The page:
All you have to do is just practice and stay away from watching tapes, just look at tapes to get a good a good vibe, but when you look at tapes with too many people doing stuff you start to copy peoples stuff. It's good to practice by yourself everyday and come up with stuff that people have never tried. Try the impossible, you have to be different because there is a million different DJs and there are not too many people standing out.

I would say if you enter battles be motivated to destroy in that battle. If you loose just take a loss, in a way you are taking a win by taking a loss. My mentality is that if I take a loss it's for a reason, for me to get better, for me to enhance my style. I would recommend the same for all DJs to share that thought.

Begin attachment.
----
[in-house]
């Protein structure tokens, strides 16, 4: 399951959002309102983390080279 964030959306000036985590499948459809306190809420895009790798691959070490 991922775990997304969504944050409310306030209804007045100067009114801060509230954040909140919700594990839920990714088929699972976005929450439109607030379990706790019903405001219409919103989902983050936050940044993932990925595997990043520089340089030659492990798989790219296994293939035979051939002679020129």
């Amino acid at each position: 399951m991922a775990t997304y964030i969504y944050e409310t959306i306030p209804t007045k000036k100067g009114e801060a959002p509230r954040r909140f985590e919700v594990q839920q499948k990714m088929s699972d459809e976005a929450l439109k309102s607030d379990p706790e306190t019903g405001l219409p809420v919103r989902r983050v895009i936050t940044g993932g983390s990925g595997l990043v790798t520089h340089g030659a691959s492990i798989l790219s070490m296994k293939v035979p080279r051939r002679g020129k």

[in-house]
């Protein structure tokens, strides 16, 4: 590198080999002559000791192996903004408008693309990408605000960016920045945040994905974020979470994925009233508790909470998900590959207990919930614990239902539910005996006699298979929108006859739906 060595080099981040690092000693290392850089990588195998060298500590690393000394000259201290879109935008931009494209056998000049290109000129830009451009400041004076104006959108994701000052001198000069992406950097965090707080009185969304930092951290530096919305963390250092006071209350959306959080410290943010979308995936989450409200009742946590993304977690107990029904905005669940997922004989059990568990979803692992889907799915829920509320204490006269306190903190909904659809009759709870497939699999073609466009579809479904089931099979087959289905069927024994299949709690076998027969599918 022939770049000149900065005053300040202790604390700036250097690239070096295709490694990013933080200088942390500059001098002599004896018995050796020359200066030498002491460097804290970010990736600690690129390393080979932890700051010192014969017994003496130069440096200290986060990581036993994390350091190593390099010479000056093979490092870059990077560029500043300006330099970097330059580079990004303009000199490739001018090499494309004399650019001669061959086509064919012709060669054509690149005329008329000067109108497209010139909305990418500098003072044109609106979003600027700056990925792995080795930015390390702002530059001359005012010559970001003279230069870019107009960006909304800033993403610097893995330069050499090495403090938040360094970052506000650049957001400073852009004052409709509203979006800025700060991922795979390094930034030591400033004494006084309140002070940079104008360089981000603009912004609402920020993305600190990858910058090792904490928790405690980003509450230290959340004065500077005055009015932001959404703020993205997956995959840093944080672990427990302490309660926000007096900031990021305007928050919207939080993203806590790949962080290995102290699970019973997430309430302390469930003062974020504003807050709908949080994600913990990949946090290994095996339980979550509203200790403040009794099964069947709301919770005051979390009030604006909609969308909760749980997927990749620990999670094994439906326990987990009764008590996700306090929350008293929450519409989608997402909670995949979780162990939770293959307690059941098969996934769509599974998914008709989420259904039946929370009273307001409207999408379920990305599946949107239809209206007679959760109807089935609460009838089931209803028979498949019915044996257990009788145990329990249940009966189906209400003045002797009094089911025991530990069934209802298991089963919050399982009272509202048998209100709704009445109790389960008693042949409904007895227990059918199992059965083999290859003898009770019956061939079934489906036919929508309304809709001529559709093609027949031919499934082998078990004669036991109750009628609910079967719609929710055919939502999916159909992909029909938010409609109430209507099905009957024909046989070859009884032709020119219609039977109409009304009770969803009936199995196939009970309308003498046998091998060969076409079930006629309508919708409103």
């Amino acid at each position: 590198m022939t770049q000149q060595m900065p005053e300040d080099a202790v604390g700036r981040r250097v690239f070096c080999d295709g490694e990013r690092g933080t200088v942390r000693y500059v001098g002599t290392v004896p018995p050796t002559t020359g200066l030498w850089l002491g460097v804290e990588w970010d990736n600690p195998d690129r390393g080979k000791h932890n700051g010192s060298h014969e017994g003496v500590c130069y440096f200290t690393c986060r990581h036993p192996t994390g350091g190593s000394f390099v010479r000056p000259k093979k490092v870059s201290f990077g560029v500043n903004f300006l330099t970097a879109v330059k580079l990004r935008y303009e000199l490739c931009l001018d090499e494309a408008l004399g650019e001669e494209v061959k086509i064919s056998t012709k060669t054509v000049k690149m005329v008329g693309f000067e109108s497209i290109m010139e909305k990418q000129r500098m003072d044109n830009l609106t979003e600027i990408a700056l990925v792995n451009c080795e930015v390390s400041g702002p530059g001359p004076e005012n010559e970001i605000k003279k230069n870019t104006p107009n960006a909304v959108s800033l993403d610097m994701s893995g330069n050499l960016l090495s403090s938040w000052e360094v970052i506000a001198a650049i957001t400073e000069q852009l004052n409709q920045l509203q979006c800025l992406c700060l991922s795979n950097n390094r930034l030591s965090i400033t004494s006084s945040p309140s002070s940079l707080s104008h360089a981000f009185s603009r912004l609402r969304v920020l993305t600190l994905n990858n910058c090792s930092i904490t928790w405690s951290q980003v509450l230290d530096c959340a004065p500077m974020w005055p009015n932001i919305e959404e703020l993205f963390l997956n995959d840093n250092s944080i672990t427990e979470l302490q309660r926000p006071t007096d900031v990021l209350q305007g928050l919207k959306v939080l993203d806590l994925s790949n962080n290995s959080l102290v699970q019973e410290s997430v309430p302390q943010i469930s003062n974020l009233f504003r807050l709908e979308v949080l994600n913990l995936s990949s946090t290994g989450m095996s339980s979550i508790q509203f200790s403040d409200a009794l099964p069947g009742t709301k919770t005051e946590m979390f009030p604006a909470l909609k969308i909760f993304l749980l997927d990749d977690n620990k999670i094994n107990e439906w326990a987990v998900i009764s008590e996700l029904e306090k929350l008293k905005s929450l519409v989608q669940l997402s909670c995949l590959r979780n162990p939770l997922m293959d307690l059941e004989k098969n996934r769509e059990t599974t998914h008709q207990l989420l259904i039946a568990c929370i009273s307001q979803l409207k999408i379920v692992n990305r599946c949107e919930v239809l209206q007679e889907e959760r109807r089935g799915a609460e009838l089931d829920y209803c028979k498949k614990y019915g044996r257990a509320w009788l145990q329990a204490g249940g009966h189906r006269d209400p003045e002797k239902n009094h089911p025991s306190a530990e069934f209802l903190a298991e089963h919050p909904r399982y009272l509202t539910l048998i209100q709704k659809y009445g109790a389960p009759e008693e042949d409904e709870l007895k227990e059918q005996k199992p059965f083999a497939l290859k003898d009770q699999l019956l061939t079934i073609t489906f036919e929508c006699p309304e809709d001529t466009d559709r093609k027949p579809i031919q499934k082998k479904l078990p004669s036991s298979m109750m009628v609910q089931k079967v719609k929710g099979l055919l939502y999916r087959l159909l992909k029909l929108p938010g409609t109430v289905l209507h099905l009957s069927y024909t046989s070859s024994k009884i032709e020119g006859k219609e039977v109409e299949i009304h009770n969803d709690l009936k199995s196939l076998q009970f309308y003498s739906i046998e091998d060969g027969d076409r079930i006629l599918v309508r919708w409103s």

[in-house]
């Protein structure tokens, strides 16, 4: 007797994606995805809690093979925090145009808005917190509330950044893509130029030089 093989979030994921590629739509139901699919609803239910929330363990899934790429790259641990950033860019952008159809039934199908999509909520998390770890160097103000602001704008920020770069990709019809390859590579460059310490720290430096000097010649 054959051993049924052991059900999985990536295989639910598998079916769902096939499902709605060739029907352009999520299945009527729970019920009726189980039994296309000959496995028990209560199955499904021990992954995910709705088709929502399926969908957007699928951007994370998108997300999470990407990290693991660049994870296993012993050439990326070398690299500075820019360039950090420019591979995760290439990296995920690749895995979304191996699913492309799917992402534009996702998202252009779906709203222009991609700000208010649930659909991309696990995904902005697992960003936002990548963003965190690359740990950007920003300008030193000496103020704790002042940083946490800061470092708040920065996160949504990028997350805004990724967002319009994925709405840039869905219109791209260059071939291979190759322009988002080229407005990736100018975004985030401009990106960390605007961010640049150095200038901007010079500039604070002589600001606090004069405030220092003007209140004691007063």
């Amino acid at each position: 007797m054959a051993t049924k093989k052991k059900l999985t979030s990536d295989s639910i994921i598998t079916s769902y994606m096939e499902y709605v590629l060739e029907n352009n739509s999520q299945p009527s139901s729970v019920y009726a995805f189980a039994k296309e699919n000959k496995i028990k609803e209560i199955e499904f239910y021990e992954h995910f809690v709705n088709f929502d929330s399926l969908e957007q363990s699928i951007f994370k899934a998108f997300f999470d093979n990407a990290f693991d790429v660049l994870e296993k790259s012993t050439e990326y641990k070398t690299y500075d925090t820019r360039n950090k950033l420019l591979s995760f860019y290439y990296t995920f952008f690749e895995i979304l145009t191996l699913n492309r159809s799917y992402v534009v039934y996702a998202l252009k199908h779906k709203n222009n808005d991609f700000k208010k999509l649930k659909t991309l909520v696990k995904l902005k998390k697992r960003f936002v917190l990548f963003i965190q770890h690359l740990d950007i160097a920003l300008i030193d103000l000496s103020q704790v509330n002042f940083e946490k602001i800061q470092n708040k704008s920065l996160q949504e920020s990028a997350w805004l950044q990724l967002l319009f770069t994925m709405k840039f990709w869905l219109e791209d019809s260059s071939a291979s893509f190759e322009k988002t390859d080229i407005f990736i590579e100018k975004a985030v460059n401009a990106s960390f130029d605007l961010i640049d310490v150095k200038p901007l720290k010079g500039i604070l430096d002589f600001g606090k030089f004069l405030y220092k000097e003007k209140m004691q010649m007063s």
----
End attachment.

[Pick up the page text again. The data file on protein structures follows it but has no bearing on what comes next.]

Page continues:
Basically, be creative and don't limit yourself and don't think you necessarily got to follow the laws of DJing. Always try to break the rules and experiment and try new things. The best DJs are the ones who create their rules. Also try to maintain a down to earth persona about you because a lot of DJs struggle and struggle and then when they make it they forget where they come from. Those are my words for any upcoming DJs. Just be you, be down to earth, be creative, and be original, there's enough room for all of us. Also be business minded because with DJing there's money to be made, a lot of times DJs are treated like the lowest level of the art-form and they don't need to get paid as much as rappers or producers do but what we do it's just as hard. Don't let people tell you that because you are a DJ you are not worth much.

BEVAN: Is there anything else you all want to say?

Just everybody check for me when I come to Australia, I'm waiting for that.

Actually, I'm hungry [laugher]. To all the Turntablists, producers, MCs, Graffiti Artists, Breakers, Rhymers, stay true to the craft and stay motivated and as creative as possible.

Rob Swift appears on "Return of the DJ -Volume 1" with his song ROB GET's BUSY
Roc Raida appears on "Return of the DJ -Volume 2" with his song X-MEN STYLE BEATZ